An invitation to perform with a Japanese-style drumming group inspired Oz Hardwick and Amina Alyal to look East for their latest book of poems. STEPHEN LEWIS reports

THE links between poetry and drumming – rhythm, tempo, expressiveness – are pretty obvious.

But what when that drumming is Japanese?

York poet Oz Hardwick was intrigued when he was invited, a few years ago, to write poetry to accompany the York-based Kaminari drumming ensemble.

Kaminari drumming is energetic, dynamic and theatrical – and it incorporates traditional Japanese rhythms.

So it was natural that Oz, a professor of English at Leeds Trinity University, should turn to traditional Japanese poetry when he began to think about words to accompany the sounds.

He teamed up with his English department colleague Amina Alyal, and between them they wrote a series of poems based on Japanese five-line tanka poetry – but blending it with references to medieval English poetry and the cosmology which are Amina’s passions.

Now, after performing the poems widely in public with Kaminari, the pair have published a selection in a new book, Close As Second Skins.

Tanka poems are very enigmatic, says Oz. “They suggest more than they describe.”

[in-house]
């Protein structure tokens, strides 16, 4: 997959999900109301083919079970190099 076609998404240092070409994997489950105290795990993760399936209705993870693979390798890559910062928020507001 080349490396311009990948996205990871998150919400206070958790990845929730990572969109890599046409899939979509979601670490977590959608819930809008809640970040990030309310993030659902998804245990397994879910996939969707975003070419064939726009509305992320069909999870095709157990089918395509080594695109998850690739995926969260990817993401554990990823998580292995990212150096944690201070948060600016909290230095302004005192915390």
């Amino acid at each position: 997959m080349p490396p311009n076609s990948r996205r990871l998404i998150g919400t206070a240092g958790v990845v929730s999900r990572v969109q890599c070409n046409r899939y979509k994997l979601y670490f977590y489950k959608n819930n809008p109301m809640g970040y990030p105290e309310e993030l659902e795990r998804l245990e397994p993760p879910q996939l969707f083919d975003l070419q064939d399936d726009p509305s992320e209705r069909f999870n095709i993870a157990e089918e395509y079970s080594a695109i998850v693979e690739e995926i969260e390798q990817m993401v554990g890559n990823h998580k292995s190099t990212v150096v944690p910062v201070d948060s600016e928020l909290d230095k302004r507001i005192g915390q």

That is certainly true of Oz and Amina’s work.

The title poem seems to be about separation and isolation.

But it also deals with parallel universes and the closeness that, at a different level, may bind everything together.

It is the kind of poem you can lose yourself in:

“Two planes streak apart
“leaving robust plumes fading
“you are miles away
“but there are universes
“close to us as second skins.”

Or how about this, from a poem entitled Poles Apart:

“Far on lonely roads
“he watches birds flying home
“north south east or west
“all roads stretch long beneath clouds
“all journeys last a lifetime.”

There are just 29 short poems in this collection. But give them the time and the space in your mind that they deserve, and you’ll be richly rewarded.

• Close As Second Skins by Amina Alyal and Oz Hardwick is published by Indigo, priced £6. The book has been shortlisted in the Best Collaborative Work category of this year’s Saboteur Awards.